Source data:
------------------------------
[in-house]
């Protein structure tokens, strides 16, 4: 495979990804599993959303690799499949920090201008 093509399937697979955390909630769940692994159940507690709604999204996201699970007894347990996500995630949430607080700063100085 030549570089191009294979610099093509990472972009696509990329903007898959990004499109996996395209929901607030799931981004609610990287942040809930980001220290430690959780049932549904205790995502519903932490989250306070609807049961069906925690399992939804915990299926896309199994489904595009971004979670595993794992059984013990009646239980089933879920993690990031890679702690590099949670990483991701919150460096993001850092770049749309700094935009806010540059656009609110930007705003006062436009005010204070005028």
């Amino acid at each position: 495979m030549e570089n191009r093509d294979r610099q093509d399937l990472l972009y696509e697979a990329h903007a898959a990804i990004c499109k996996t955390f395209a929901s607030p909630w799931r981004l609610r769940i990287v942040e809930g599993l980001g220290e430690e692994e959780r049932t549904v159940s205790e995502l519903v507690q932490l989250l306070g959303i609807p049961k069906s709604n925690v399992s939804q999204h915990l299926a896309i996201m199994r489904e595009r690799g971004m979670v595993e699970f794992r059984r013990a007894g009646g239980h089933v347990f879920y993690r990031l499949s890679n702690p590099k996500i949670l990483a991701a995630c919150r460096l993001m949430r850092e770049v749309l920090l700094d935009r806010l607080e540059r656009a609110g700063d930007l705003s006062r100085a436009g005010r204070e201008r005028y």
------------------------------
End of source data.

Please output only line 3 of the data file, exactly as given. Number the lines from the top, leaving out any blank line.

């Amino acid at each position: 495979m030549e570089n191009r093509d294979r610099q093509d399937l990472l972009y696509e697979a990329h903007a898959a990804i990004c499109k996996t955390f395209a929901s607030p909630w799931r981004l609610r769940i990287v942040e809930g599993l980001g220290e430690e692994e959780r049932t549904v159940s205790e995502l519903v507690q932490l989250l306070g959303i609807p049961k069906s709604n925690v399992s939804q999204h915990l299926a896309i996201m199994r489904e595009r690799g971004m979670v595993e699970f794992r059984r013990a007894g009646g239980h089933v347990f879920y993690r990031l499949s890679n702690p590099k996500i949670l990483a991701a995630c919150r460096l993001m949430r850092e770049v749309l920090l700094d935009r806010l607080e540059r656009a609110g700063d930007l705003s006062r100085a436009g005010r204070e201008r005028y």